How do emergency blankets actually work when SHTF happens?
Have you been thinking about going on a wilderness hike?
Have you thought about what would happen if you had to spend the night? Do you travel long distances with the fear of breaking down in an area without cell service?
Are you preparing to survive outdoors in the event of an epidemic or apocalypse?
If you said yes to any of these questions, you may be thinking about buying, or simply want to know about how emergency blankets work(a.k.a: safety blanket, survival blanket).
This is an excellent decision, as buying something as inexpensive as an emergency blanket could be what helps you survival an otherwise perilous night in the harsh elements of nature.
Now you may be wondering, how does this small and inexpensive plastic bag protect me from the elements?
Well in the next few paragraph’s I hope to answer all of your questions about how survival blankets work.
Note: It is important to mention that for this article we will solely be going over the instructions for the use of an emergency blanket only, and not the survival bag or emergency bivvy, which it is often mistaken for.
The survival bags are made from the same material, but as they are “bags” they have their own specific use and limitations, while not being as versatile.
Also not to be confused with a bug out bag, which is an all around survival kit that may include many things such as an emergency blanket and/or an emergency bivvy.
Table of Contents
Emergency blanket material
Emergency blankets are made up of 2 layer:
- A Heatsheet
- A polypropylene film with vapor deposited aluminum, making it completely waterproof.
The aluminum reflective side is a bright silver color, while the outer layer is a bright orange;
the reason for this is so you are made clearly visible if you are in an emergency scenario in need of being rescued.
One nice thing about the emergency blanket is how compact it is. It can easily fit into a bug out bag, a glove compartment, console, or even a first aid kit.
Take special care if you are trying to refold the emergency blanket that you find a place with little to no wind.
Some people have had a frustrating experience refolding and storing it, saying that it is not even worth the hassle to reuse one, however, if it’s refolded with care, it is possible to return it to its original packaging.
Note: This job is much easier with two people. Instructions on refolding the emergency blanket may vary due to differences across brands and types.
Using the emergency blankets water resistant qualities
One way to utilize the emergency blanket is for water protection in a rainstorm. To do this;
- Lay out the emergency blanket to find the center of it
- Cut a slit through it large enough for your head to fit through
- Wear blanket like a poncho, using the reflective side on the inside to conserve body heat.
In a rainstorm, you can also use the blanket for water gathering. Simply:
- Tie 2 ends of the blanket about 2-3 feet above the ground
- Tie the 2 opposite ends 1 foot above the ground
- Place bucket or bottle under the lower end to catch rain
- Apply pressure towards centre of the blanket to create a valley to focus the water into
Using the emergency blanket to prevent heat loss
People can lose body heat in 3 different ways: radiation, convection, and conduction.
Now, unfortunately, the emergency blanket does very little for the loss of heat through conduction, so it is a good idea to inform yourself on alternative measures to prevent this type of heat loss from happening.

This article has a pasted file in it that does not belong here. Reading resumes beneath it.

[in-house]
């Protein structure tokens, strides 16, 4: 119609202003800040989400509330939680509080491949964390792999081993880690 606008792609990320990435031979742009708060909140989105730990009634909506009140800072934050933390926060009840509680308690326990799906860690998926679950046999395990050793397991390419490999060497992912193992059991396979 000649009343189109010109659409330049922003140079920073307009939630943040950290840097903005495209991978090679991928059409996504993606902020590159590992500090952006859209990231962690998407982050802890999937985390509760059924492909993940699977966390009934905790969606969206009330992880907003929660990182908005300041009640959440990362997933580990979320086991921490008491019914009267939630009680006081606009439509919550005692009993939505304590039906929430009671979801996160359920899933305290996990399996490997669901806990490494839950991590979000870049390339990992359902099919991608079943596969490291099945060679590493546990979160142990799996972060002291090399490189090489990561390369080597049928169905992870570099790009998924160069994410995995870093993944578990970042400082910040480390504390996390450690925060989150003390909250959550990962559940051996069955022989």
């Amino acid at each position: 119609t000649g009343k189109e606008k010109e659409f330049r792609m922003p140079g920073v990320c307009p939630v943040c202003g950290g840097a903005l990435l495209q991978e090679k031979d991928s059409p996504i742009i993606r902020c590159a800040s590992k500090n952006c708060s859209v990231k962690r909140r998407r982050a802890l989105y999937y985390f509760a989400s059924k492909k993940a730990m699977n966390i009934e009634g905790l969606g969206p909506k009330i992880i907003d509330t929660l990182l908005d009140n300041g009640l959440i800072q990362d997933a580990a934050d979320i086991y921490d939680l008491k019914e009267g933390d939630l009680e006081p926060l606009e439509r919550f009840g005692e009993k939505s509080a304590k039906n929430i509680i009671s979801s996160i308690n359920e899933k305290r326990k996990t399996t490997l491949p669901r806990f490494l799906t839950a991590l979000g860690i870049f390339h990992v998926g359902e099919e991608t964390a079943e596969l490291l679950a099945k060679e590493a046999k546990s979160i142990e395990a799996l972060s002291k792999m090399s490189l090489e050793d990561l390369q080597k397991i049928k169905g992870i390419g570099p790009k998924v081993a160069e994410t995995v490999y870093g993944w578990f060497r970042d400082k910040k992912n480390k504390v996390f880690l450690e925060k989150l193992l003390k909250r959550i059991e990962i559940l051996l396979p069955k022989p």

Nonetheless, the emergency blanket does a great deal to control the other two sources of heat loss, which are mentioned below.
Heat dissipating from our skin, can be reflected back onto your skin as well.
The impermeable metal sheet traps up to 90% of body heat that would otherwise be lost to the surrounding environment! There are many ways you can utilize this, including:
- Using the emergency blanket simply as a blanket
- Using it as a shoe/boot liner to help maintain body heat through radiation
- Wrapping it around different limbs to specifically target those areas or simply using it as a face shield will help you retain as much body heat as possible in critical situations.
Loss of heat through air movement can be prevented using the blanket to:
- Build a shelter, which is optimal for blocking wind from either side, or
- Build a lean-to, which is a somewhat simpler way to build, although it only shelters you from the wind on one side.
Building either one of these types of shelter involves using your natural surroundings in addition to the emergency blanket.
If you have a rope as part of your survival pack, you’ll find that it makes the amount of ways you can build these shelters increases dramatically, while also making it easier.
As I’ve stated before, the emergency blanket should be a PART of your survival kit, not the extent of your survival kit.
Using the emergency blanket to start fires
The two ways that you can use the blanket to start fires include:
- If it is sunny out, use it’s reflective qualities to ignite a fire by putting the reflective side face up, and putting something flammable like dry leaves or old man’s beard on top of it
- In the absence of sun, focus a false light on it to create a similar effect to a magnifying glass and concentrate the reflected light in one spot.
- If you have a lighter or ignition source, crumble up the safety blanket and put it underneath the tinder and light it.
Now that you are confident in the ability of the emergency blanket, and the emergency blankets ability to keep you warm, I encourage you to keep one with you for whatever life throws your way! The beauty of their design makes them easy to bring along in any situation.